Cost of Expensive Imaging Balances Out in Liver Metastases

Pam Harrison

March 10, 2015

VIENNA — For patients with suspected or confirmed liver metastases, the overall cost of upfront gadoxetic-acid-enhanced MRI is similar to that of other imaging strategies when clinical benefits are considered, according to a cost analysis of data from the VALUE study.

The analysis "reinforces the concept of investing in high-quality diagnostics at the beginning of the diagnostic path, rather than troubleshooting at the end, which can cause a lot of additional costs down the line," said Christoph Zech, MD, from the University of Basel in Switzerland.

"The potential clinical benefits shown at similar costs suggest that gadoxetic-acid-enhanced MRI should be the preferred procedure to evaluate hepatic resectability in patients with colorectal cancer liver metastases," Dr Zech told delegates here at the European Congress of Radiology 2015.

Previous results from the VALUE trial — which was conducted in Austria, Germany, Italy, Korea, Spain, Sweden, Switzerland, and Thailand — were published in the British Journal of Surgery (2014;101:613-621).

The 342 patients with suspected colorectal cancer liver metastases were randomly assigned to initial imaging with one of three techniques; 118 underwent gadoxetic-acid-enhanced MRI, 112 underwent extracellular contrast media MRI, and 112 underwent contrast-enhanced CT.

If the initial image was substandard or therapeutic confidence in the imaging was not high enough to proceed to surgery, patients underwent further imaging.

No Additional Imaging Needed

No patients in the gadoxetic acid group required further imaging, whereas 18.1% of the media MRI group and 39.7% of the CT group did; these differences were significant (P < .0001).

And more patients were deemed eligible for surgery after gadoxetic-acid-enhanced MRI than after media MRI or CT (39% vs 31% vs 27%).

In addition, meaningful modifications that increased the duration of surgery were more modest in the gadoxetic acid group than in the media MRI or CT groups (13% vs 16% vs 29%), Dr Zech reported.

The cost of the diagnostic workup using gadoxetic-acid-enhanced MRI — at €423 (US$446) — was actually slightly lower in most of the participating countries than the cost of a workup with media MRI, report Dr Zech and colleagues.

Initial imaging with gadoxetic-acid-enhanced MRI was also less expensive than CT in six of the eight participating countries; in the other two countries, the differences in cost were relatively marginal.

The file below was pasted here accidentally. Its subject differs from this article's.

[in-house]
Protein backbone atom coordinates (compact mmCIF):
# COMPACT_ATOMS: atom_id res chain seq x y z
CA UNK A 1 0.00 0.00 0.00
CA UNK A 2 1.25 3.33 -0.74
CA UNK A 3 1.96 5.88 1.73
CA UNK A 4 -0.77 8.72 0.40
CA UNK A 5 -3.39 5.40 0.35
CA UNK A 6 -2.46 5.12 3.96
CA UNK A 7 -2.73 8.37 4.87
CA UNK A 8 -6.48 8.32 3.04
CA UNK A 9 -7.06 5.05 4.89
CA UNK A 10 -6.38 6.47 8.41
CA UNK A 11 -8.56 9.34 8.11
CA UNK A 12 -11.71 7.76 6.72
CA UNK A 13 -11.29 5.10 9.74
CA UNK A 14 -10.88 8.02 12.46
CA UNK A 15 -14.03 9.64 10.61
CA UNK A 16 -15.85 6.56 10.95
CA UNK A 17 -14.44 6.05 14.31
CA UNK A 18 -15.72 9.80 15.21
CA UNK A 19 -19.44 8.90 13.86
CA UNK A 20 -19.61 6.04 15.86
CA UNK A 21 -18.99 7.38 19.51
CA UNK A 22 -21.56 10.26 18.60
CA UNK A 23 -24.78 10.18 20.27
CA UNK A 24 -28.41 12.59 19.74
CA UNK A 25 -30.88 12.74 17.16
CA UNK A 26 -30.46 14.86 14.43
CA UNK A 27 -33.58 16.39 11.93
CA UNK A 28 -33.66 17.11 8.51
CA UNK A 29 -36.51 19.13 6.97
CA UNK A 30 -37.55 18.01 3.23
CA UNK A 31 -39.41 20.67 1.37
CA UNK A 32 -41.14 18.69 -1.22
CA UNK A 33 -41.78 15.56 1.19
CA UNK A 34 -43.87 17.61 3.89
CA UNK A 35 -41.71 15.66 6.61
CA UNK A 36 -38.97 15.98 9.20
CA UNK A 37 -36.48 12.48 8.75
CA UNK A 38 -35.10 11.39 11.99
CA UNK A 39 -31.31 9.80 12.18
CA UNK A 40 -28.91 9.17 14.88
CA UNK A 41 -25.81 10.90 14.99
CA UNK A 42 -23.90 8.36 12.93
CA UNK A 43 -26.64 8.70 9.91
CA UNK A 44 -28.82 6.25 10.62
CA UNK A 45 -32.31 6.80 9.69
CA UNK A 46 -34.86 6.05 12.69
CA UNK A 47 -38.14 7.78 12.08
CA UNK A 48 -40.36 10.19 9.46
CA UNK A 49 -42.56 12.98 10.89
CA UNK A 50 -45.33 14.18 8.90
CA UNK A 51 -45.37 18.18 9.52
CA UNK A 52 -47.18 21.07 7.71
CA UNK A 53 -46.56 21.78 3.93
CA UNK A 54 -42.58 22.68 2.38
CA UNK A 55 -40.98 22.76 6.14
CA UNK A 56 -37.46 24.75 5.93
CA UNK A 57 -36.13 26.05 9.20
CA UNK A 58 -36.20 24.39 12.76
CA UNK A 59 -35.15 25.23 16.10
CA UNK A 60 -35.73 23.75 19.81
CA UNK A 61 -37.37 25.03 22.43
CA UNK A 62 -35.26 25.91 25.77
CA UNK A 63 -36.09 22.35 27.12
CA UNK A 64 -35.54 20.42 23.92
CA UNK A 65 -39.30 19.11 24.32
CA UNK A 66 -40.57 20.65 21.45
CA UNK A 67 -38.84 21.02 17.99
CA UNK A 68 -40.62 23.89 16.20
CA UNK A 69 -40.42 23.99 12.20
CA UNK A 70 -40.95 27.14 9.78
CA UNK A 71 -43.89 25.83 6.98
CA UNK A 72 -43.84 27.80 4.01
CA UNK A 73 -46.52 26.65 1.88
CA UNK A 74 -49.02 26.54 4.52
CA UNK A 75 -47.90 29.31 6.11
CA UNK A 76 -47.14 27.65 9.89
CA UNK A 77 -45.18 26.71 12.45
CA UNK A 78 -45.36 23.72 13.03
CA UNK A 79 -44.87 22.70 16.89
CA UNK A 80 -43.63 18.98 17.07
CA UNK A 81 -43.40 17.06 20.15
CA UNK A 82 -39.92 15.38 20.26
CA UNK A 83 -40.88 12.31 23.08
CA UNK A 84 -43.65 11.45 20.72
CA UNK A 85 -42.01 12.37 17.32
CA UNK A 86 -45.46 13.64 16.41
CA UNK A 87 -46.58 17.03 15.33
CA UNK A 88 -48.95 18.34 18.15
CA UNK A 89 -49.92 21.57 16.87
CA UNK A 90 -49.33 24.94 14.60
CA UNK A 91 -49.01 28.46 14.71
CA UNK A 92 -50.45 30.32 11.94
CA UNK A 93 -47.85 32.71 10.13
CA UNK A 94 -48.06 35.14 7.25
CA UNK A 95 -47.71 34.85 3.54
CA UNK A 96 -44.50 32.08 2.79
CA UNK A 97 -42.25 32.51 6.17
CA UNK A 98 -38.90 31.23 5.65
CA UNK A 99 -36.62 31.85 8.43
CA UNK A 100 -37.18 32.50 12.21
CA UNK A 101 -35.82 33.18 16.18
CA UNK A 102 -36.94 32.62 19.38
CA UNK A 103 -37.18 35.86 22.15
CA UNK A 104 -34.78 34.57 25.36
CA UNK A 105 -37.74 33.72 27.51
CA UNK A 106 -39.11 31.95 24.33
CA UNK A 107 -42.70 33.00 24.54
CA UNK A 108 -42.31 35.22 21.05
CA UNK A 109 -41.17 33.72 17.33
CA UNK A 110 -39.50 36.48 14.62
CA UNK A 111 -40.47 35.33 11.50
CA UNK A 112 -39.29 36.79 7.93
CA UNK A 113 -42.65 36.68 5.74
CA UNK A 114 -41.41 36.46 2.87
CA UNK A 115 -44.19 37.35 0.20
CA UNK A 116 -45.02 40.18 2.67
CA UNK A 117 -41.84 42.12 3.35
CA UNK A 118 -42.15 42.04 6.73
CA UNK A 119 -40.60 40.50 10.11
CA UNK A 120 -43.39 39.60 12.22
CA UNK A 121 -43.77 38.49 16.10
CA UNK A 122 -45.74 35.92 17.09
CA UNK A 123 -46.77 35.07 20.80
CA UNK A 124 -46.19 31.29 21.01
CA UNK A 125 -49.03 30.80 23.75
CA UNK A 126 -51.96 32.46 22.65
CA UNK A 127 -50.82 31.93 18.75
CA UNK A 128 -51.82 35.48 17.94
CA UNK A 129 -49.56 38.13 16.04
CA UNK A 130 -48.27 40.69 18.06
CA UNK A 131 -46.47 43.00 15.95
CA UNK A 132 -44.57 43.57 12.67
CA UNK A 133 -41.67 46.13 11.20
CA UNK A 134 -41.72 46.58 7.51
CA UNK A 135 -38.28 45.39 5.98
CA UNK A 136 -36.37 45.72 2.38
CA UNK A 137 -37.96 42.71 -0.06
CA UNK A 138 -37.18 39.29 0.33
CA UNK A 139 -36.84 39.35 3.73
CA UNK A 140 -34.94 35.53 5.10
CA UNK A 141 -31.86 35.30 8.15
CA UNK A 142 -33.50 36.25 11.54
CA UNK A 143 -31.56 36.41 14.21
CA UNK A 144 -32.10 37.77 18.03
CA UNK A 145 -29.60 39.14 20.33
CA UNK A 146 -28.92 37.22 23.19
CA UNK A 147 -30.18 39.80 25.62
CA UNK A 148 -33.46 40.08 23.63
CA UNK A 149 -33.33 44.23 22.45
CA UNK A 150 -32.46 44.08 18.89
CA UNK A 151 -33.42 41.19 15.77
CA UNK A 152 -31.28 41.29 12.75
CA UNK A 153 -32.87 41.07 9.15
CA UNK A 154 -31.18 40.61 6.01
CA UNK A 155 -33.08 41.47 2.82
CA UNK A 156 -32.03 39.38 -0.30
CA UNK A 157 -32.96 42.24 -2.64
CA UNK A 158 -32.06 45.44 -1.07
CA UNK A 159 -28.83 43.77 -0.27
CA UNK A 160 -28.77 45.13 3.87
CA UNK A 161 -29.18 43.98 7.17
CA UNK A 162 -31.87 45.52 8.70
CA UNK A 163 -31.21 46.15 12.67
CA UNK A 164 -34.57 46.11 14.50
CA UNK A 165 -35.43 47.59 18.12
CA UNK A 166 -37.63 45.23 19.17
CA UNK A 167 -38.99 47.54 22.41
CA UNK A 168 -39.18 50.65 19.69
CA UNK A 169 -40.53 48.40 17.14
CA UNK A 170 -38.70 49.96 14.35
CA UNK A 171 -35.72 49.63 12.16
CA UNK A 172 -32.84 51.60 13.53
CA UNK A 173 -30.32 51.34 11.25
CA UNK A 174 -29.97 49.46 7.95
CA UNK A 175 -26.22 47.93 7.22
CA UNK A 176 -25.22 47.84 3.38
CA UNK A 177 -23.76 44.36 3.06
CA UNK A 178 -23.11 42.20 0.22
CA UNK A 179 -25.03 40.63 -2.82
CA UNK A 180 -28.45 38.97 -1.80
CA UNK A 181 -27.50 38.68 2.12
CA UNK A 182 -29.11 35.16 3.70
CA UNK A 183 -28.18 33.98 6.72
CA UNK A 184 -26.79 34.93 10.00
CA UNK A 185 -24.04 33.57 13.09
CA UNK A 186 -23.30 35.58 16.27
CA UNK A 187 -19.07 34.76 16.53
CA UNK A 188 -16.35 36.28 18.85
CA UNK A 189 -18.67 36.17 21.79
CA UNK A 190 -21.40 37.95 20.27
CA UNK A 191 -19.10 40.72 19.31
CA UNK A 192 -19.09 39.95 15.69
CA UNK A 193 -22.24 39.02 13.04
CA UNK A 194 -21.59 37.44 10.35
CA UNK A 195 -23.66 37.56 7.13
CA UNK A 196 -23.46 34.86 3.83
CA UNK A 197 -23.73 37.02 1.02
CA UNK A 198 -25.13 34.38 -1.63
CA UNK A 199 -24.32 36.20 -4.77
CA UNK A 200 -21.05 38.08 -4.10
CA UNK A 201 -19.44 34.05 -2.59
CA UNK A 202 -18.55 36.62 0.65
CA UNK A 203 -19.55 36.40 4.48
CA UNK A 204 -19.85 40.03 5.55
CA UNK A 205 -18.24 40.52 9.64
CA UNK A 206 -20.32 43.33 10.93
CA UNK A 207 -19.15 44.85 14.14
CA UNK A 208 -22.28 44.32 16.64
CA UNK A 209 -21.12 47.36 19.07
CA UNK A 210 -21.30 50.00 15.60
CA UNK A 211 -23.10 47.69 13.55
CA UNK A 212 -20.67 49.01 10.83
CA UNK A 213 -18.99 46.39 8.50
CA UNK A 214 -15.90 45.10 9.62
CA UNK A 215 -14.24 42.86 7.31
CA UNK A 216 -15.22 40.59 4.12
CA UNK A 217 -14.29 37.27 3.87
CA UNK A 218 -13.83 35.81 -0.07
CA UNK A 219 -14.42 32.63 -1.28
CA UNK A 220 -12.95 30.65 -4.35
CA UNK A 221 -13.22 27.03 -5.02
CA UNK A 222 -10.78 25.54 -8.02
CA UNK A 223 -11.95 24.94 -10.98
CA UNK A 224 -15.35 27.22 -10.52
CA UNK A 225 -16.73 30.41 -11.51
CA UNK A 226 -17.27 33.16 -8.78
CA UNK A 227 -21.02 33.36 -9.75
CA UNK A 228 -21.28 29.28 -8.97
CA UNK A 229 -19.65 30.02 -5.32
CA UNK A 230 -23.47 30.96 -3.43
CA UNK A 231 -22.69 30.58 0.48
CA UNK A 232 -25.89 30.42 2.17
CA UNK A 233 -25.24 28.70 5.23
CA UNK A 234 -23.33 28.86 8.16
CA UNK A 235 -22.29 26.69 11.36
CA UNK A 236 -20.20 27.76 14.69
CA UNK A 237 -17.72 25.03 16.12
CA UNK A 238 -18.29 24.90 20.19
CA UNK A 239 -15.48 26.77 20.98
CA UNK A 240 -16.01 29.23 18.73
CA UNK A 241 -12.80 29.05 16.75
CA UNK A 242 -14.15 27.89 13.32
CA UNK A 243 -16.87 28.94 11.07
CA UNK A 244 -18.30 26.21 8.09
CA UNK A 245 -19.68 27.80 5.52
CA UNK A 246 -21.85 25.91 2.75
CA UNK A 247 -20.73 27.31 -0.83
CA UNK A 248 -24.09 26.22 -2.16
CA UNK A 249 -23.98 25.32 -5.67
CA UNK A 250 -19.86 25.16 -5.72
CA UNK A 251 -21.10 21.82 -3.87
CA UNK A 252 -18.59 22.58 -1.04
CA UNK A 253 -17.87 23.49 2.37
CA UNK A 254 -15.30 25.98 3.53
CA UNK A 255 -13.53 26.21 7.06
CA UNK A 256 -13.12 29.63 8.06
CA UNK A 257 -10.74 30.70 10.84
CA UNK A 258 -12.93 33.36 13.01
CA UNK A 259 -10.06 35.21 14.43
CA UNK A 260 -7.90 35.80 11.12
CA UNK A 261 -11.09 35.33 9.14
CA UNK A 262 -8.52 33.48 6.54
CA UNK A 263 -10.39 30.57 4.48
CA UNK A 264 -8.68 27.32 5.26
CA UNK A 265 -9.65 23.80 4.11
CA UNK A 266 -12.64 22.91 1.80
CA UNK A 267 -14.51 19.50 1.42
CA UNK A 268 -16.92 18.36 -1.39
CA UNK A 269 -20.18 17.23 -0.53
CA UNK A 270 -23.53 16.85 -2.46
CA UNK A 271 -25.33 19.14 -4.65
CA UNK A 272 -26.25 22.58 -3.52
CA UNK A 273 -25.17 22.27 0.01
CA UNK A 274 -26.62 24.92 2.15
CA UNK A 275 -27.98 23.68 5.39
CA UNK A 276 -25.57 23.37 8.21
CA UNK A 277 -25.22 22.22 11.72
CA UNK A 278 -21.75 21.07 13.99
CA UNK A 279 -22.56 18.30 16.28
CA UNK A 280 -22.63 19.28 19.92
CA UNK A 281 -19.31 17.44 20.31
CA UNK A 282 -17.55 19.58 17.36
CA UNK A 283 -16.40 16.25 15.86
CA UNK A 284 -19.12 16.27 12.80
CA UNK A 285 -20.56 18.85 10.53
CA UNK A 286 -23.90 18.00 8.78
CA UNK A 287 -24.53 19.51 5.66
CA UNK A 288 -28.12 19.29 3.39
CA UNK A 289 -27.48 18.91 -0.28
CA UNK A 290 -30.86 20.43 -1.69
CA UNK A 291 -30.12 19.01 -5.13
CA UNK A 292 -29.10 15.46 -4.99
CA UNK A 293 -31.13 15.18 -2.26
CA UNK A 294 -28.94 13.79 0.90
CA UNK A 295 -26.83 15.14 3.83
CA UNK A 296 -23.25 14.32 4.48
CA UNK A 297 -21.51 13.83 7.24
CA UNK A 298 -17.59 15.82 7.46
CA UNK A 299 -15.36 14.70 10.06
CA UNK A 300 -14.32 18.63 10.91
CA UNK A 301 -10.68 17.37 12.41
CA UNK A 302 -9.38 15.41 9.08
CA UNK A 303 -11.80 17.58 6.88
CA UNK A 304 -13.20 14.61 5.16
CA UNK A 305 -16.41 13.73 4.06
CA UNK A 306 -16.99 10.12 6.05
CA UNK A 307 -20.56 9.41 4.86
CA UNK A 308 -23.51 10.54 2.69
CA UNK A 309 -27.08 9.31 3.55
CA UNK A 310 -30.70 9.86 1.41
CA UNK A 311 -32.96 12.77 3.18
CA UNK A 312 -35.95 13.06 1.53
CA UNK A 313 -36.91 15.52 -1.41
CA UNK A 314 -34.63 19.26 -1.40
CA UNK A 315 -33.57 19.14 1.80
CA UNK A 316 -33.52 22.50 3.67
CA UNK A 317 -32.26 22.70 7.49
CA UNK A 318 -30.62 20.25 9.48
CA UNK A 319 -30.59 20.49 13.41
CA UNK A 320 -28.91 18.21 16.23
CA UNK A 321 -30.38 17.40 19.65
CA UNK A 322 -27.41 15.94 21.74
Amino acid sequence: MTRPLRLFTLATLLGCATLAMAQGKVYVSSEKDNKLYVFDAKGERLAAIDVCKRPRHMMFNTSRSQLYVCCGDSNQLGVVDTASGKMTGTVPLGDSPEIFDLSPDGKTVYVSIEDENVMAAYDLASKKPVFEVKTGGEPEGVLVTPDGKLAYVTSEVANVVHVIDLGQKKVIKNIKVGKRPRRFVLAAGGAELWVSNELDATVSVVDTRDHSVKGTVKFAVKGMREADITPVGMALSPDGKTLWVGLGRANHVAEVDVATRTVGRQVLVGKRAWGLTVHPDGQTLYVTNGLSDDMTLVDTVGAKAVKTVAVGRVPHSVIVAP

However, the strategy of gadoxetic-acid-enhanced MRI "was more expensive overall because more patients had curative-intended surgery," Dr Zech observed.

The fact that "more patients were able to go to intended surgery" might not seem important from a medical standpoint, but when you are trying to get these agents into clinical practice, it's getting "more and more important" to hospital managers, he said.

Higher Sensitivity

Many studies have found that enhanced MRI has a higher sensitivity than conventional MRI, so this finding is not all that surprising, said study discussant Valerie Vilgrain, MD, from Beaujon Hospital in Clichy, France.

"However, this study goes beyond that; it demonstrated the impact of enhanced MRI on patient management," she said.

In addition, the investigators evaluated not only the cost of the diagnostic workup, but also the cost of planned surgery, unnecessary surgery, and modified surgery, she pointed out.

Dr Vilgrain explained that it is important that all new imaging procedures result in improvements in patient outcomes.

A long-term analysis of the VALUE patients is needed to determine whether there is a difference in concrete end points, such as overall and disease-free survival, with the three imaging strategies, Dr Vilgrain said.

The VALUE study was funded by Bayer HealthCare. Dr Zech reports receiving lecture honoraria and travel costs for educational lectures from Bayer HealthCare. Dr Vilgrain has disclosed no relevant financial relationships.

European Congress of Radiology (ECR) 2015. Presented on March 4, 2015.


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